The man who helped invent scratch-off lottery tickets is now looking for a bigger prize: reviewing how the United States elects presidents.
On Tuesday, Nevada became the last state to pass a bill that would grant electoral votes to anyone who wins the popular vote across the country, not just in Nevada. The movement is an original idea of John Koza, co-founder of National Popular Vote, an organization that strives to suppress the influence of the electoral college.
If the governor of Nevada signs the bill, the state will become the fifteenth – plus the District of Columbia – to join a pact between states promising to move to the new system. These states, including Nevada, have a total of 195 electoral votes. The pact would come into force once enough states had joined to guarantee the national winner 270 electoral votes, thereby guaranteeing the election.
Law enforcement could, however, prove very difficult without congressional approval, according to experts in constitutional law. And the pact would be extremely vulnerable to legal challenges, they say.
But even if it may seem complicated, momentum is growing. Until 2019, Colorado, New Mexico and Delaware passed laws joining the pact. Maine and Oregon could take similar steps this year.
Koza said he and his colleagues have been lobbying state legislators since 2006 to pass such bills. Passionate about the Electoral College since the 1960s, he watched with frustration in 2004 the presidential election between President George W. Bush and his Democratic opponent, John Kerry, opposed to a few states.
It was not good, and it happened again, year after year, he said, "All votes should count. But entire campaigns take place in several states, which in turn distorts government policy. "
In a presidential election, the Constitution grants states a number of electors, equivalent to their combined representation in the House and Senate, and electors choose the president. In general, the candidate who wins the most popular votes in each state obtains all the voters of that state, even if some states apply different rules. The candidate who obtains the majority of the electoral votes becomes president.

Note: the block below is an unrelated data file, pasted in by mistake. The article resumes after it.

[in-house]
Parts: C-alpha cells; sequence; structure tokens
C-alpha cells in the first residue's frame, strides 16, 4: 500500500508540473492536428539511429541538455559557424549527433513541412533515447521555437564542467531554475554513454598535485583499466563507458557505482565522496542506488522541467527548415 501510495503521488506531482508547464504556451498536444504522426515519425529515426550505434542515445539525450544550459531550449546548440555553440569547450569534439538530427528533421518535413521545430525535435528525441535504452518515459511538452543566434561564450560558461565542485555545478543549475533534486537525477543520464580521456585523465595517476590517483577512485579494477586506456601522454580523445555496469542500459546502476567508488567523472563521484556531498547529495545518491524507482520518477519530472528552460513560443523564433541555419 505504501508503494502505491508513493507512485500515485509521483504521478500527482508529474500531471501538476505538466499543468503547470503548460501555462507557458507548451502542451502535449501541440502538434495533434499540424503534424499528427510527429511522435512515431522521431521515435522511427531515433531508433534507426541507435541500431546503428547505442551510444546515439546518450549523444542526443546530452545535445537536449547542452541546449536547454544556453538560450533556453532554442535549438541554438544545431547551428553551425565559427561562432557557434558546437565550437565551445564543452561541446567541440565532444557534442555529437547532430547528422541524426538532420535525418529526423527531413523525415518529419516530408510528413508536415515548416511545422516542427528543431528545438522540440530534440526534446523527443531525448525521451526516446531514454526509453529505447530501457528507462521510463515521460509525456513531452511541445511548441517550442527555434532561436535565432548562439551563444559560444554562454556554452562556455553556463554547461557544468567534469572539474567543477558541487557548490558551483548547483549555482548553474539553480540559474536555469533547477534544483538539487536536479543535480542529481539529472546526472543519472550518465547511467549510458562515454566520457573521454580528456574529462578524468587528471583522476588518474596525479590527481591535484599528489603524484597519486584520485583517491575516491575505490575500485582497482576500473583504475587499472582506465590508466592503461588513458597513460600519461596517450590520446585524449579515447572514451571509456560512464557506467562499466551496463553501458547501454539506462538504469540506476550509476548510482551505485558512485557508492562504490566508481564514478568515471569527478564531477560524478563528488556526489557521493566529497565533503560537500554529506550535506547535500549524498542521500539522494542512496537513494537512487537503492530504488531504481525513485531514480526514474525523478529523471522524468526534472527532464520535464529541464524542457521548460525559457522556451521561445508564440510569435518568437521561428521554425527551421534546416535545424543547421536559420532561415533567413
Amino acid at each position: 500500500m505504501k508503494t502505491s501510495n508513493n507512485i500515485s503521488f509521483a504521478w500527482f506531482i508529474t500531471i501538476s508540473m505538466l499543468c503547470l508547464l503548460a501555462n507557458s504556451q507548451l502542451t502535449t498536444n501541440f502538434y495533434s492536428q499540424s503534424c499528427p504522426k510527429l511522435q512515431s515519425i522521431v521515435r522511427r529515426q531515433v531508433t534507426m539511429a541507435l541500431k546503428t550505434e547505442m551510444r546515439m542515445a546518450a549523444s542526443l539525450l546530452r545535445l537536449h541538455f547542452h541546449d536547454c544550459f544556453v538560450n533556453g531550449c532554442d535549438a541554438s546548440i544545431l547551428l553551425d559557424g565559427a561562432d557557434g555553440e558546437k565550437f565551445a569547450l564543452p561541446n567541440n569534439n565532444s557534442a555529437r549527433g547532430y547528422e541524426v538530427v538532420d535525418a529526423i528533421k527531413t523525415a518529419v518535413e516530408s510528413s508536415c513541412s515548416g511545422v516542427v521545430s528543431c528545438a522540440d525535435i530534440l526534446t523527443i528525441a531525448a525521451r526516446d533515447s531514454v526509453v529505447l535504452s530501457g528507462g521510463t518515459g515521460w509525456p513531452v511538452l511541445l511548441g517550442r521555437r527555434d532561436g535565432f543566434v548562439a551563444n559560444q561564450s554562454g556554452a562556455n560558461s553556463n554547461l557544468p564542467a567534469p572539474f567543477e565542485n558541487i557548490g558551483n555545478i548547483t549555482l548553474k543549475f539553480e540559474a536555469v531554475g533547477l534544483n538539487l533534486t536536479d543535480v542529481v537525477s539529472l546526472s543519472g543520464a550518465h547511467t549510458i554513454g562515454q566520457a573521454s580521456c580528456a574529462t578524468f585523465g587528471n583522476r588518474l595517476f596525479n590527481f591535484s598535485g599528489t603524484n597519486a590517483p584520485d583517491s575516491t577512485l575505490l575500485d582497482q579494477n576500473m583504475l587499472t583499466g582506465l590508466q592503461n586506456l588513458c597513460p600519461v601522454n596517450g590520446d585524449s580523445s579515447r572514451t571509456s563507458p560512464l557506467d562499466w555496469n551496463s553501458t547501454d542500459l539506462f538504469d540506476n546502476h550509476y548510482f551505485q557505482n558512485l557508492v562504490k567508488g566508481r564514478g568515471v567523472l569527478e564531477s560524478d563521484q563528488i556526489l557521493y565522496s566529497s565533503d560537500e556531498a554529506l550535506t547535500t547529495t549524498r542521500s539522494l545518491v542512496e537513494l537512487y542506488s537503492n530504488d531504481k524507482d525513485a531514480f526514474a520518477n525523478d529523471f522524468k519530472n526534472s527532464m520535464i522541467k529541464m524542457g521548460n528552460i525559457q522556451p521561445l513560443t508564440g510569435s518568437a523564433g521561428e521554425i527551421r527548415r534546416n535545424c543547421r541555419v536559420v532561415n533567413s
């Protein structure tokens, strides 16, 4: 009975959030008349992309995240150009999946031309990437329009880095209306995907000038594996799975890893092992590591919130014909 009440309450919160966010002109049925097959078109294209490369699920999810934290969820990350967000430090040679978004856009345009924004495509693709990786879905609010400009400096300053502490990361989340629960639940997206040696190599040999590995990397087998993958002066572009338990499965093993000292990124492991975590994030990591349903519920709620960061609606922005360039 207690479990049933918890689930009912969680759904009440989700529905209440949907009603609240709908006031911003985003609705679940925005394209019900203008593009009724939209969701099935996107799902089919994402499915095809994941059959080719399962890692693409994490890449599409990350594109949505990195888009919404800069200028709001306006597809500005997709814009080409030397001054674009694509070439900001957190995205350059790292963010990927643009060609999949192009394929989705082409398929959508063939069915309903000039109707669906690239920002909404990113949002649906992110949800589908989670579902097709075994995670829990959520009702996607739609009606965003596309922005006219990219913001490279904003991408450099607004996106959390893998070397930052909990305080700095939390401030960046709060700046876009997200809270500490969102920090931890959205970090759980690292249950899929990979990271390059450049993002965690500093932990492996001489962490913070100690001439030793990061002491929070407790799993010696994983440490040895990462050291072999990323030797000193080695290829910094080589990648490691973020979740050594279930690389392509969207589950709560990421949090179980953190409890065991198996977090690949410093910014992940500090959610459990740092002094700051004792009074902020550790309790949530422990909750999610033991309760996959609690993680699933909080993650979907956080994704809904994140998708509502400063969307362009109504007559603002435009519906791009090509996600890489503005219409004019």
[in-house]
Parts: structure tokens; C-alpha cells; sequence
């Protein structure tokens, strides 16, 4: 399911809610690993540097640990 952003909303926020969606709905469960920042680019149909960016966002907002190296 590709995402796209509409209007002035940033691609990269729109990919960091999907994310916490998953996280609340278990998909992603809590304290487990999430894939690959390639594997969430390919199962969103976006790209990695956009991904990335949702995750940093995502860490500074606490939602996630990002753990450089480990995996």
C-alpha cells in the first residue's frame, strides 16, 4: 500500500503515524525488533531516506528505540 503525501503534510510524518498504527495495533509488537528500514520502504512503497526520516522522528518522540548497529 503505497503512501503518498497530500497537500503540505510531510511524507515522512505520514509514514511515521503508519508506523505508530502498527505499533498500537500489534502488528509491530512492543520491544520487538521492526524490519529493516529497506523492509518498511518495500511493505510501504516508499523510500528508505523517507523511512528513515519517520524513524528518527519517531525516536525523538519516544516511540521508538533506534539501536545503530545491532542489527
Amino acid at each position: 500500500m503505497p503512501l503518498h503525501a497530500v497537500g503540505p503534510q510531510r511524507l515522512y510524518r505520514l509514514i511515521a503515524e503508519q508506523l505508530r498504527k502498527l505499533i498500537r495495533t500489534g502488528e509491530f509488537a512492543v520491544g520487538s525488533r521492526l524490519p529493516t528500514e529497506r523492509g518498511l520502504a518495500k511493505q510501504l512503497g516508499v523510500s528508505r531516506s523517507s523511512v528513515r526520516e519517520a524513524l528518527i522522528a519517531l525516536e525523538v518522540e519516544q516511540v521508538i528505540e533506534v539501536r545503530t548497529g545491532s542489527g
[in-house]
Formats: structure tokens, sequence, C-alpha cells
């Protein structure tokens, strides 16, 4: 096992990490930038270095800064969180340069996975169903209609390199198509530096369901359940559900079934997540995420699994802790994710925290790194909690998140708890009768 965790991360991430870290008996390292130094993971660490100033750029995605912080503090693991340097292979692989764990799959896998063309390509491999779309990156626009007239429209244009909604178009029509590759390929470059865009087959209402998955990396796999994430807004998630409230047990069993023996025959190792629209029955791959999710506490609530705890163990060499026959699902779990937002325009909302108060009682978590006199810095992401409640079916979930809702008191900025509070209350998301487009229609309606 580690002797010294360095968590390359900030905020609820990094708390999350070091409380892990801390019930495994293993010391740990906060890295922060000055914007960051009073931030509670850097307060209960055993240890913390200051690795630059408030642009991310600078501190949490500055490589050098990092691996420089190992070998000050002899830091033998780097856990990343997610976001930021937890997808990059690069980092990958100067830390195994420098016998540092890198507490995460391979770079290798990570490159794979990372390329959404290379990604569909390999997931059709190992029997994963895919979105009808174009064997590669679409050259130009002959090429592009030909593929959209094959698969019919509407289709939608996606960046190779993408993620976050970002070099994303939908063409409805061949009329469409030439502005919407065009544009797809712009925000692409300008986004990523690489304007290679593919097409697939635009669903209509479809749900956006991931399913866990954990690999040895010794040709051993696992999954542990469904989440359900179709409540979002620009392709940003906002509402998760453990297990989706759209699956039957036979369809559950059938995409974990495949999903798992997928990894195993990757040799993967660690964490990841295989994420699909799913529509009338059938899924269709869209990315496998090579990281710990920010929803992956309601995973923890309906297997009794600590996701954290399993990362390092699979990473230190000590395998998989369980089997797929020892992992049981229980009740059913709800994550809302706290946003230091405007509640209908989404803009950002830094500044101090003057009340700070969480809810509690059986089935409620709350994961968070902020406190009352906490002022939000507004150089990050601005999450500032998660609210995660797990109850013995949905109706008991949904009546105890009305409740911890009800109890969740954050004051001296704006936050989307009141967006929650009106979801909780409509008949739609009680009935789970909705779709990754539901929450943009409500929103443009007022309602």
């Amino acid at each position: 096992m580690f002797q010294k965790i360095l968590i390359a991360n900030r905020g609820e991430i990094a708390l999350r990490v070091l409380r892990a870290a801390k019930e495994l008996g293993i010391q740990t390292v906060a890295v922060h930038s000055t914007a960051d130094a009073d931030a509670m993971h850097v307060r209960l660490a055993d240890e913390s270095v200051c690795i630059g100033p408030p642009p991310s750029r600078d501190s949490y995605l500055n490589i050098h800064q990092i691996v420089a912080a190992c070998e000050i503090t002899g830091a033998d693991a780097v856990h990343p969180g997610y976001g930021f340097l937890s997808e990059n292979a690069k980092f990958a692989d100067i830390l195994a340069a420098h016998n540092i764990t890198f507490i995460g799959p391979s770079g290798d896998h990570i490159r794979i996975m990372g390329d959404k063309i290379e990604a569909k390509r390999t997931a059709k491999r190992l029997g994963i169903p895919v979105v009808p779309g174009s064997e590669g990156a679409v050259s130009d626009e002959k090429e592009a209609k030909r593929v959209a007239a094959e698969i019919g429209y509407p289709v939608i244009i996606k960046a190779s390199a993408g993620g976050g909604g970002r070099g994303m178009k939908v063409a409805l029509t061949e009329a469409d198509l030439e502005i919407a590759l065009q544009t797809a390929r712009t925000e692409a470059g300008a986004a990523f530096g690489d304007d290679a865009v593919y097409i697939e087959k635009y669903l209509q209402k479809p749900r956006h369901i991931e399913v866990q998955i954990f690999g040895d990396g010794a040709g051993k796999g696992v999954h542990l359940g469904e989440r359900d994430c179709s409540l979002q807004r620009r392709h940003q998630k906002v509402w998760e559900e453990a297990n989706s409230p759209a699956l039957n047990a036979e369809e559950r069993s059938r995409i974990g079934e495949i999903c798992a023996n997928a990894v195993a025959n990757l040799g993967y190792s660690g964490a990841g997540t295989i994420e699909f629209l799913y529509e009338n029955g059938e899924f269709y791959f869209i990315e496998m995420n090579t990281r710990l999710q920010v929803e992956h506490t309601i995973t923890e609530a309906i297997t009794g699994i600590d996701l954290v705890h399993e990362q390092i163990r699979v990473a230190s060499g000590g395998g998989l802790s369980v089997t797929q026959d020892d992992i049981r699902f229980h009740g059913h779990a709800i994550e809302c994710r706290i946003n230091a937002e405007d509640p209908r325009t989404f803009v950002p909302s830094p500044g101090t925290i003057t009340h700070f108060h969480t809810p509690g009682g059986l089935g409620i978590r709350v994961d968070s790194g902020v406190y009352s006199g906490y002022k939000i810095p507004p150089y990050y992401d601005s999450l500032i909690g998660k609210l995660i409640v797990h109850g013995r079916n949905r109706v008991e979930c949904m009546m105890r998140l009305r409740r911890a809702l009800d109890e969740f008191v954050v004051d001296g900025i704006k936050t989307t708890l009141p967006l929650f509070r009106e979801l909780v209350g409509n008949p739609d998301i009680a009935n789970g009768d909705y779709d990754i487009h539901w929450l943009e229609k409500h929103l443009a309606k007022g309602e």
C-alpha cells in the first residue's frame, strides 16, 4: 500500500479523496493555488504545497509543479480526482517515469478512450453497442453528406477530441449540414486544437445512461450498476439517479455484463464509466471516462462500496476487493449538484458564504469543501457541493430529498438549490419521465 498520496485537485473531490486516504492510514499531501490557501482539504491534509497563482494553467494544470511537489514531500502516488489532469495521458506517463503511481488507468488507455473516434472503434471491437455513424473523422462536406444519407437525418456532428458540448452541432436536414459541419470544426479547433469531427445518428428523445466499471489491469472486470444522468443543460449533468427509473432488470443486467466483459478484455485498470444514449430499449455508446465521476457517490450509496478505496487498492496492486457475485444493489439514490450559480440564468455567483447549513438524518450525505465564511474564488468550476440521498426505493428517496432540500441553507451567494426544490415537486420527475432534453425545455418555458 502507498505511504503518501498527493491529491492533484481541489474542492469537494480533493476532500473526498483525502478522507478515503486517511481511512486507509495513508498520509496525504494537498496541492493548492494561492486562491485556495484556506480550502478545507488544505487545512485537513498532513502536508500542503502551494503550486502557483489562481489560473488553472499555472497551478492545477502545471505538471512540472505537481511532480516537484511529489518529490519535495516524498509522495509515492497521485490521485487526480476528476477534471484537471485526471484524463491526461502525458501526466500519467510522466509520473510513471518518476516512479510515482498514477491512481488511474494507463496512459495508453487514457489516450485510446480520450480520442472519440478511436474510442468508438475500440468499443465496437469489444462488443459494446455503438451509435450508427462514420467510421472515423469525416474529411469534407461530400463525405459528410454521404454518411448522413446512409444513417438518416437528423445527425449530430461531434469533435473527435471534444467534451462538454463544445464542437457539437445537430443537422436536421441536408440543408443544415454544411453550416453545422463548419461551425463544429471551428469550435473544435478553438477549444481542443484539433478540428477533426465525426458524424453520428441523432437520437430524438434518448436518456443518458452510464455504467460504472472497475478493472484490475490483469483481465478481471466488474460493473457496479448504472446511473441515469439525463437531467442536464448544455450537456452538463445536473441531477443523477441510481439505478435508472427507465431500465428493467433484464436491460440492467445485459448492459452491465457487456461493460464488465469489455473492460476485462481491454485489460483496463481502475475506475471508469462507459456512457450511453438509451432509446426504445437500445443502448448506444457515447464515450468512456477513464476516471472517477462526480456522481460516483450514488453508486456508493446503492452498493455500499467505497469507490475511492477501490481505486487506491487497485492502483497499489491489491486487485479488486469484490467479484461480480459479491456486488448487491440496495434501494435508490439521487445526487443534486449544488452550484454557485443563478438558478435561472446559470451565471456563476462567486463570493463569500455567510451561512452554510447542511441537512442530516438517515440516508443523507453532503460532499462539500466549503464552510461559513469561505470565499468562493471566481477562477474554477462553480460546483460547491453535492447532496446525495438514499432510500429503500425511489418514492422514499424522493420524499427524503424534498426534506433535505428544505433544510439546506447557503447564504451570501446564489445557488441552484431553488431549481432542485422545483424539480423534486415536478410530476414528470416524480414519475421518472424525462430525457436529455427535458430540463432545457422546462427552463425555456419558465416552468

But, as in the 2016 election, it is not always the candidate who won the general popular vote. In 2016, former Secretary of State Hillary Clinton had garnered about three million more votes than President Trump, but the states she won gave him fewer votes than Mr. Trump .
In total, five presidents of American history were elected without the popular vote, including two of the last three: Mr. Trump and Mr. Bush.
Many Democrats believe that the current system unfairly favors less populous, often strongly Republican, rural states.
Of course, not everyone likes the idea of moving away from the current system of electoral colleges.
In Colorado, where Democrats controlled both the legislature and the governor's seat, a measure like that of Nevada was passed and promulgated by Governor Jared Polis in March. But this caused an uproar among state conservatives. No Republican has supported him.
In the state room, a lawmaker suggested renaming the measure "We really, really, really, hate Donald Trump Act of 2019."
Jerry Sonnenberg, a Republican senator from Colorado who opposed the bill, said he was convinced that the change would weaken the electoral power of sparsely populated rural states like Wyoming and Utah. while strengthening states like California and New York.
In his opinion, the electoral college was created so that "the inhabitants of the rural areas are not overwhelmed by the masses".
"I think it's quite appropriate to keep the constituency," he said.
For his part, Koza said the efforts went well beyond Mr. Trump. "The visible problem with the electoral system right now is that the second-ranked candidate wins the White House," he said. "But the real problem is that very few states have retained the attention of the presidential campaigns."
He thinks that the movement will not reach critical mass before the 2024 elections, when Mr. Trump will probably not be on the ballot.
Sanford Levinson, a constitutional law specialist at the University of Texas at Austin, strongly criticizes the electoral college system, but does not believe that the interstate compact would solve all the problems inherent in the design of the American election.
The Constitution gives disproportionate representation to small states within the constituency, he said, but believes that the entire system must be replaced, not just bypassed. A popular majority should decide directly on the presidency, he said, through early elections or multi-level elections.
"I want to emphasize that I rarely engage in denigrating the founders," he said. "I do not think these arguments were stupid in 1787. But times are changing."
Although enough states sign the pact to make it effective, Levinson said he anticipates significant legal challenges if the proposal is not also approved by Congress.
"And it's true that the Republican candidate comes first, but does not get the majority of votes, and California says," Wait, we do not see why our constituents should vote for the candidate who did not get a majority, he said. "Could other states apply it or not?"
Mr Koza intends to continue to move forward despite everything. Most state legislatures adjourned their work at the end of June. As a result, for the rest of the year, his colleagues, including Barry Fadem, the other co-founder of the movement, will develop a strategy for the next events.
Mr Koza said his approach today was similar to what he had used to lobby to create state lotteries. in the 1970s and 1980s: Take your time and build relationships, vote by vote.
"It's a kind of seasonal business. I tell people it's like selling fruit, "Koza said.